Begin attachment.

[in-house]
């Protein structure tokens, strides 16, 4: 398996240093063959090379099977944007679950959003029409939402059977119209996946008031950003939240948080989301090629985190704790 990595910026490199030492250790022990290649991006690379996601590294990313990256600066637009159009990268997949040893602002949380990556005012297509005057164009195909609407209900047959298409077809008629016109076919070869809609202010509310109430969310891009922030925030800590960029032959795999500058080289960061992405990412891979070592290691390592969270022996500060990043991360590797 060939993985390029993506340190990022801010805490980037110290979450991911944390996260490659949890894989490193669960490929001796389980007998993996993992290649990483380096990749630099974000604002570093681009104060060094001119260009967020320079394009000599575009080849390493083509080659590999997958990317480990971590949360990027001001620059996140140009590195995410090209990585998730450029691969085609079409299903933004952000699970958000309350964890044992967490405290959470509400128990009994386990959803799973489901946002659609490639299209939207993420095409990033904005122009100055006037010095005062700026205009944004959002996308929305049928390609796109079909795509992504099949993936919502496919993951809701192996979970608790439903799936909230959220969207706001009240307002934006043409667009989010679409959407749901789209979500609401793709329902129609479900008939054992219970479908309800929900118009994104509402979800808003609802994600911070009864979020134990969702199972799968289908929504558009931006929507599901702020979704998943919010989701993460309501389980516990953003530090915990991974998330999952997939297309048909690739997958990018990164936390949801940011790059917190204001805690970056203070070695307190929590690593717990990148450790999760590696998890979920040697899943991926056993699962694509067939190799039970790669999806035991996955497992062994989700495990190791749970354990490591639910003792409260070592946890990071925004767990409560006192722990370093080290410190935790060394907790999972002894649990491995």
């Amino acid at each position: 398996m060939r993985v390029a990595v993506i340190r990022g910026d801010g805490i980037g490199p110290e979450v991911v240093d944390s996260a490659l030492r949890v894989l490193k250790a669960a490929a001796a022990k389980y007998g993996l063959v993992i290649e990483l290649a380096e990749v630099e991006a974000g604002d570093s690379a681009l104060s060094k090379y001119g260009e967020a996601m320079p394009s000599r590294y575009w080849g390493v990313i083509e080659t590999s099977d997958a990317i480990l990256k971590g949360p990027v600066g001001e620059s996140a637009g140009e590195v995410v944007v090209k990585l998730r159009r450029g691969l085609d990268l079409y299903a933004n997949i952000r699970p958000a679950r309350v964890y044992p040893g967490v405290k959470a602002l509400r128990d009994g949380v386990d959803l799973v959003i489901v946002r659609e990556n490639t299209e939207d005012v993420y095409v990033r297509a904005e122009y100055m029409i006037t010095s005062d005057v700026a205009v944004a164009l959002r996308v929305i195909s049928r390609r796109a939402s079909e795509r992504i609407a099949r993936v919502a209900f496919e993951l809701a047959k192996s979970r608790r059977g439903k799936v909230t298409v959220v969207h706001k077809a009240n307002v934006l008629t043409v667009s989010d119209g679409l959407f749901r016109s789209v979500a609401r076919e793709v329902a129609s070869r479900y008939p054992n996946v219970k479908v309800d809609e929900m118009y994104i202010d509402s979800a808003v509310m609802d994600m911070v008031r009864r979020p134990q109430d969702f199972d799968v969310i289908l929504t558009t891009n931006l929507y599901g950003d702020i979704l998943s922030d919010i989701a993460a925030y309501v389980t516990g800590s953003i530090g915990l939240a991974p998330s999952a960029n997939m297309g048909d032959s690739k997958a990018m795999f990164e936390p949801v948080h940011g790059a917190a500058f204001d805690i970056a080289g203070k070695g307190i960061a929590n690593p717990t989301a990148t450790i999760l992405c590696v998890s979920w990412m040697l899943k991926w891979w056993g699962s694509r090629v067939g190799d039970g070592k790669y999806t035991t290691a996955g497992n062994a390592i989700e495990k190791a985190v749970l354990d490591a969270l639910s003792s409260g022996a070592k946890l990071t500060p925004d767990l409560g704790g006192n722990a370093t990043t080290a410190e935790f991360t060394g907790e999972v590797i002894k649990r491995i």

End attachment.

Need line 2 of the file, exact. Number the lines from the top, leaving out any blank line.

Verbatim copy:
């Protein structure tokens, strides 16, 4: 398996240093063959090379099977944007679950959003029409939402059977119209996946008031950003939240948080989301090629985190704790 990595910026490199030492250790022990290649991006690379996601590294990313990256600066637009159009990268997949040893602002949380990556005012297509005057164009195909609407209900047959298409077809008629016109076919070869809609202010509310109430969310891009922030925030800590960029032959795999500058080289960061992405990412891979070592290691390592969270022996500060990043991360590797 060939993985390029993506340190990022801010805490980037110290979450991911944390996260490659949890894989490193669960490929001796389980007998993996993992290649990483380096990749630099974000604002570093681009104060060094001119260009967020320079394009000599575009080849390493083509080659590999997958990317480990971590949360990027001001620059996140140009590195995410090209990585998730450029691969085609079409299903933004952000699970958000309350964890044992967490405290959470509400128990009994386990959803799973489901946002659609490639299209939207993420095409990033904005122009100055006037010095005062700026205009944004959002996308929305049928390609796109079909795509992504099949993936919502496919993951809701192996979970608790439903799936909230959220969207706001009240307002934006043409667009989010679409959407749901789209979500609401793709329902129609479900008939054992219970479908309800929900118009994104509402979800808003609802994600911070009864979020134990969702199972799968289908929504558009931006929507599901702020979704998943919010989701993460309501389980516990953003530090915990991974998330999952997939297309048909690739997958990018990164936390949801940011790059917190204001805690970056203070070695307190929590690593717990990148450790999760590696998890979920040697899943991926056993699962694509067939190799039970790669999806035991996955497992062994989700495990190791749970354990490591639910003792409260070592946890990071925004767990409560006192722990370093080290410190935790060394907790999972002894649990491995």